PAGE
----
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CHURCH OF ENGLAND:
Discourse on Confirmation.
BY THOMAS SECKER, LL.D.
PUBLISHED FROM THE ORIGINAL-M.SS.
BY BEILBY PORTEUS, D.D. AND GEORGE STINTON, D.D.
HIS GRACE'S CHAPLAINS.
PRINTED FOR A. & W. WATSON, CAPEL-STREET.
Lect. IV. Obligation to believe and to do,
Lect. V. Grounds and Rule of Faith,.
Lect. VII. Article II. And in Jesus Christ, his only Son,
Ghost, born of the Virgin Mary,
Lect. IX. Article IV. Suffered under Pontius Pilate, was
crucified, dead and buried; he descended into Hell,
Lect. X. Article V. The third Day he rose again from
sitteth on the right hand of God the Father Almighty,
Lect. XIII. Article VIII. I believe in the Holy Ghost,
Lect. XIV. Article IX. The Holy Catholic Church, the
Lect. XV. Article X. The Forgiveness of Sins,
of the Body, and the Life everlasting,
Lect. XVII. Articles XI. XII. Part II. The Resurrec-
Lect. XVIII. The First Commandment,
Lect. XIX. The Second Commandment,
Lect. XX. The Third Commandment,
Lect. XXI. The Fourth Commandment,
Lect. XXII. The Fifth Commandment, Part. I.
Lect. XXIII. The Fifth Commandment, Part II.
Lect. XXIV. The Sixth Commandment,
Lect. XXV. The Seventh Commandment,
Lect. XXVI. The Eighth Commandment,
Lect. XXVII. The Ninth Commandment,
Lect. XXVIII. The Tenth Commandment,~
Lect. XXIX. Of Man's Inability, God's Grace, and
Lect. XXXVI. Of the Lord's Supper, Part. I.
Lect. XXXVII. Of the Lord's Supper, Part II.
Lect. XXXVIII. Of the Lord's Supper, Part III.
art in Heaven, hallowed be thy Name,
Lect. XXXI. Thy Kingdom come, thy Will be done,
Lect. XXXII. Give us this Day our daily Bread; and
forgive us our Trespasses, as we forgive them that Tres-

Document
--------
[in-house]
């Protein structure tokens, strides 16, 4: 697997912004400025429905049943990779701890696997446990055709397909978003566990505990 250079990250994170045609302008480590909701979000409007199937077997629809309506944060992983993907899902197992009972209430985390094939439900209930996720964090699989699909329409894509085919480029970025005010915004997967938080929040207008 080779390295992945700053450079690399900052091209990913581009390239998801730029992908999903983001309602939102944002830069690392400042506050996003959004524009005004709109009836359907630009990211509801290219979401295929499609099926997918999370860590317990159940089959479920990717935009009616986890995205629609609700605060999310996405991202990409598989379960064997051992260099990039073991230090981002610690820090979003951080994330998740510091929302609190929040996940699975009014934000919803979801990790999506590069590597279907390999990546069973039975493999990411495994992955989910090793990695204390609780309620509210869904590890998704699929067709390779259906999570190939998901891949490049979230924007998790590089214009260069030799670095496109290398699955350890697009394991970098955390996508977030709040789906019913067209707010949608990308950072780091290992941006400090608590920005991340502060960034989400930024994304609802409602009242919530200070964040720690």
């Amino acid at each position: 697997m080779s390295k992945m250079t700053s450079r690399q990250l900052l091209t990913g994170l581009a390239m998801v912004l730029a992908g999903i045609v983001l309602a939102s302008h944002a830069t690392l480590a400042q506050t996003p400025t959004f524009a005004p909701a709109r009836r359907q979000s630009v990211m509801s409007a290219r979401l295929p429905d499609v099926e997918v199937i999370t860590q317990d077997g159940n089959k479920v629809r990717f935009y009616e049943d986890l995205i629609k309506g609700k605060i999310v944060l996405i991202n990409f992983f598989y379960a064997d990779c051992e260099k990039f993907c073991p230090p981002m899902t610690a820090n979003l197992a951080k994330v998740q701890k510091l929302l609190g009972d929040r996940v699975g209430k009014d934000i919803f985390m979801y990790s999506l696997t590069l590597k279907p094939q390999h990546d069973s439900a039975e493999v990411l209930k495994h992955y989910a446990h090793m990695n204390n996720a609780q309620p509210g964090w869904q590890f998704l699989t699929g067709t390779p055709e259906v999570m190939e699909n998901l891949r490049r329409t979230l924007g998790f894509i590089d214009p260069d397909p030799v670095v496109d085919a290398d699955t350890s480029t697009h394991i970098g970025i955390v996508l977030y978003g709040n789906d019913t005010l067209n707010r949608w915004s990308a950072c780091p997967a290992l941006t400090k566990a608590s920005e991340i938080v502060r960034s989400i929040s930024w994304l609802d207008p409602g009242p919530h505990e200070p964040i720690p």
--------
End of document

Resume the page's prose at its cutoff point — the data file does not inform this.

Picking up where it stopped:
Lect. XXXIII. And lead us not into Temptation; but
deliver us from Evil: for thine is the Kingdom, and
the Power and the Glory, for ever and ever. Amen,
Lect. XXXIV. The Nature and Number of the Sacra-
IN all matters of importance, every one that wants information, should first seek for it, then attend to it; and the more our happiness depends upon judging and acting right in any case, the more care and pains we should take to qualify ourselves for both. Now, the happiness of all persons depends, beyond comparison, chiefly on being truly religious. For true religion consists in three things; reasonable government of ourselves, good behaviour towards our fellow-creatures, and dutifulness to our Maker; the practice of which will give us, for the most part, health of body and ease of mind, a comfortable provision of necessaries, and peace with all around us; but, however, will always secure to us, what is infinitely more valuable still, the favour and blessing of God; who, on these terms, will both watch over us continually with a fatherly kindness in this life, and bestow on us eternal felicity in the next.
Since, therefore, whoever is religious must be happy, the great concern of every one of us is, to know and observe the doctrines and rules which religion delivers. Now, we all come into the world ignorant of these; and our faculties are so weak at first, and gain strength so slowly; and the attention of our early years to serious things is so small; that even were our duty to comprehend no more than our own reason would teach us, few, if any, would learn it sufficiently without assistance; and none so soon as they would need it. They would come out into a world full of dangers,